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Saving for Retirement in Middle Age
In middle age, these priorities will change. Young adults should pursue growth more or less blindly. It is too much to ask them to know their own tolerance for risk when they have experienced so little of the world. By middle age, they should know themselves well enough to tailor their portfolios to their own personalities. There is still little need to take income from assets. The need for growth is still pressing, but this may be modified somewhat by their growing understanding of the tradeoffs involved. Thus, safety may begin to intrude on their consciousness. Liquidity is less important in the absolute sense because children are grown or growing up and assets have been upgraded. It is less important in the relative sense because they are in their prime earning years, so their emergency fund will comprise a much smaller fraction of their assets. The upshot of all this is that they will save more than ever, but the composition of their saving may change somewhat.
Saving for Retirement After Age 50
Beginning in late middle age – after age 50, say – savers are now taking dead aim on retirement. This is the ideal time for security-conscious savers to purchase a deferred annuity, timed to begin distributions at retirement age. Alternatively, less risk-averse savers may still pursue an aggressive growth agenda by allocating assets strongly towards equities. This is the point at which even aggressive savers should begin to take safety into account by reallocating assets toward fixed-income, secure categories such as bonds, CDs, and annuities. With retirement looming, there are only a few years in which to recover from losses of principal value.
Saving in Retirement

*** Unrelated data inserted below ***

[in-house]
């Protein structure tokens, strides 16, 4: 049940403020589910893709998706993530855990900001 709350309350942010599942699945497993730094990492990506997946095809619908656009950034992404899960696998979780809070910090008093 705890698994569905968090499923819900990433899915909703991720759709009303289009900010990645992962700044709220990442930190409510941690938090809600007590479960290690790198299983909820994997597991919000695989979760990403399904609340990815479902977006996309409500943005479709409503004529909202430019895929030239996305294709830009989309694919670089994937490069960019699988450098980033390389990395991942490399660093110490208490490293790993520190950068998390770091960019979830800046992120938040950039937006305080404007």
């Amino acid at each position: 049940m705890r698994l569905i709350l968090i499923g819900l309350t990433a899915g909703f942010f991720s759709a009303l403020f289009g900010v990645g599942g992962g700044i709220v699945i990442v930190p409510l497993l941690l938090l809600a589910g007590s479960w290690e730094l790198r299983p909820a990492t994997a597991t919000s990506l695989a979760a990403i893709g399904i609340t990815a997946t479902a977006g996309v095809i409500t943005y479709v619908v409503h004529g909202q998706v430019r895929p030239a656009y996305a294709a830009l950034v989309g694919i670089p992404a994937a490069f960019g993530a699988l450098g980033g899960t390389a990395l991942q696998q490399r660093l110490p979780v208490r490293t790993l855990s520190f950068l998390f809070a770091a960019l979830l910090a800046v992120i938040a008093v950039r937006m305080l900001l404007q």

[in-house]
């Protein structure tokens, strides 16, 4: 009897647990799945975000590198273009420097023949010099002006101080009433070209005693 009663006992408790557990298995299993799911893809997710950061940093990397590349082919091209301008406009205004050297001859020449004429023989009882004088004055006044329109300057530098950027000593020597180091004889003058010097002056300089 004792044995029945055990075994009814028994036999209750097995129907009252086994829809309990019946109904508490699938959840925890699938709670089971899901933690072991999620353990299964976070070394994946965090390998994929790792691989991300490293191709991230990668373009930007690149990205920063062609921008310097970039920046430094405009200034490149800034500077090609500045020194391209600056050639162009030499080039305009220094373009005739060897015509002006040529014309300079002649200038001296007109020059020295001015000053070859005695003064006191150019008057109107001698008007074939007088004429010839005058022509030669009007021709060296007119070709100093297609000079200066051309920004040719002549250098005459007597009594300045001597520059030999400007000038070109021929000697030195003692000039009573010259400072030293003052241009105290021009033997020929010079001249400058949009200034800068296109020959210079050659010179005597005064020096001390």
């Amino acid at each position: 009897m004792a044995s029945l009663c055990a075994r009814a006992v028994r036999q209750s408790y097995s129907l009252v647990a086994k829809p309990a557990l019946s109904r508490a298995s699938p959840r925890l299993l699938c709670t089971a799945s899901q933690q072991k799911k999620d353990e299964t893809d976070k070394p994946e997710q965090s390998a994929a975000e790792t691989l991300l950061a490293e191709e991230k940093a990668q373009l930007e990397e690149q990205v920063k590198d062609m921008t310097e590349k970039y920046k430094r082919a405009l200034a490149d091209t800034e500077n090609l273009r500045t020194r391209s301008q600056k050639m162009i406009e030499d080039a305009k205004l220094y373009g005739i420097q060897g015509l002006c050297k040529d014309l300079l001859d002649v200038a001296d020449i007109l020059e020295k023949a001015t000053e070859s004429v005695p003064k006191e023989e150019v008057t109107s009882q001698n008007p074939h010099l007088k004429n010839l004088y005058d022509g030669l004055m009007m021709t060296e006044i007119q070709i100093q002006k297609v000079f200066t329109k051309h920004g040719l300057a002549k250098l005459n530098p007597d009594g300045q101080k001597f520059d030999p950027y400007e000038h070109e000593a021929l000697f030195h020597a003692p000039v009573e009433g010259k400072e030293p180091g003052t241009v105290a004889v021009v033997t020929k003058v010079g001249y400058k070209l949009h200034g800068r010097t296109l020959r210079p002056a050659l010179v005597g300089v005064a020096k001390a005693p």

It is tempting to dismiss the retirement years simply by saying that income becomes paramount, with safety and liquidity also gaining in importance. Immediate annuities come into their own as the best way to convert lifetime retirement savings into guaranteed income for life. That is true enough, but incomplete. The lengthening of life expectancies means that growth can still be necessary and desirable even after retirement. The trick is getting a modicum of growth without sacrificing the other three goals. Indexed annuities offer one possible avenue toward this end. It would certainly be fair to say, however, that retirement is a time for dissaving rather than saving – that is, for using up the accumulated savings of the past in order to consume more than is received in income.
Insuring Against Disaster
One significant consideration has been completely bypassed in the discussion so far. That is the need for what might be called a disaster fund – assets whose growth will offset the effects of economic depression, hyperinflation, or natural catastrophe. The traditional, logical repository for such assets is gold. Gold does not earn interest and its record of growth in ordinary times is not particularly strong. It is simply the best-known, most reliable hedge against calamity. When money ceases to perform its key function as a store of value because its purchasing power has been debased, people turn to gold. Their demand drives up the price of gold, rewarding its owners. Gold holdings should represent only a small fraction of the portfolio, perhaps 5% at most.
The most important element of successful retirement saving is an early start, which allows compound interest to do the heavy lifting of building wealth for retirement. Recognition of the four properties of economic assets – growth, income, safety, and liquidity – enables the saver to prioritize properly during each stage of the financial life cycle.
Growth and liquidity predominate in young adulthood; savers should pursue growth aggressively while keeping an emergency fund on hand. Growth still heads the agenda in middle age, but savers begin to accumulate the expertise and self-knowledge to refine their portfolios according to their risk tolerance. After age 50, savers take dead aim on retirement. Security-conscious ones start annuities to create lifelong income, while others pursue growth while gradually reallocating assets in favor of safety. Retirement is the time to take income from assets; safety and liquidity also assume increased importance. Increased life expectancies create the incentive to find the least-risky way to preserve a modicum of growth.
In any stage of life, it is reasonable to hold a disaster fund comprising a small percentage of total assets. Gold is the traditional component of that fund.